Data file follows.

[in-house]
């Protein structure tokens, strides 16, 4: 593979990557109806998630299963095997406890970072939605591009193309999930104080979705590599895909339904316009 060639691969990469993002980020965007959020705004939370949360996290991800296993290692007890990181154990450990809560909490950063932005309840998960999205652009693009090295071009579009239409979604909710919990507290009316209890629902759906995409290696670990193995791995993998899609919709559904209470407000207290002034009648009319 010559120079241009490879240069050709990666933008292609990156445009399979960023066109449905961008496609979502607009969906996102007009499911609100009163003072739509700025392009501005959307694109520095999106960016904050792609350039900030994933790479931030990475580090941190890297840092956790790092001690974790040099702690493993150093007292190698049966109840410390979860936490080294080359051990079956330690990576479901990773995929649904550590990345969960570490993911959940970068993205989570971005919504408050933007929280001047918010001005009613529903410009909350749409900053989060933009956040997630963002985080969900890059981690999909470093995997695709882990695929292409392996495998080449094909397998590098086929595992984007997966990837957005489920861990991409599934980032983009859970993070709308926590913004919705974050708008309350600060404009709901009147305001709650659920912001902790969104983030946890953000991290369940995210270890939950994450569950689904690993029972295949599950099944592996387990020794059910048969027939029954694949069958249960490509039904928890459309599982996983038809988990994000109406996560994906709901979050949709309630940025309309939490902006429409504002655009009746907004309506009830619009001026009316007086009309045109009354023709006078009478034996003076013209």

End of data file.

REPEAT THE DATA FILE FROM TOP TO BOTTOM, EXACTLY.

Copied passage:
[in-house]
């Protein structure tokens, strides 16, 4: 593979990557109806998630299963095997406890970072939605591009193309999930104080979705590599895909339904316009 060639691969990469993002980020965007959020705004939370949360996290991800296993290692007890990181154990450990809560909490950063932005309840998960999205652009693009090295071009579009239409979604909710919990507290009316209890629902759906995409290696670990193995791995993998899609919709559904209470407000207290002034009648009319 010559120079241009490879240069050709990666933008292609990156445009399979960023066109449905961008496609979502607009969906996102007009499911609100009163003072739509700025392009501005959307694109520095999106960016904050792609350039900030994933790479931030990475580090941190890297840092956790790092001690974790040099702690493993150093007292190698049966109840410390979860936490080294080359051990079956330690990576479901990773995929649904550590990345969960570490993911959940970068993205989570971005919504408050933007929280001047918010001005009613529903410009909350749409900053989060933009956040997630963002985080969900890059981690999909470093995997695709882990695929292409392996495998080449094909397998590098086929595992984007997966990837957005489920861990991409599934980032983009859970993070709308926590913004919705974050708008309350600060404009709901009147305001709650659920912001902790969104983030946890953000991290369940995210270890939950994450569950689904690993029972295949599950099944592996387990020794059910048969027939029954694949069958249960490509039904928890459309599982996983038809988990994000109406996560994906709901979050949709309630940025309309939490902006429409504002655009009746907004309506009830619009001026009316007086009309045109009354023709006078009478034996003076013209």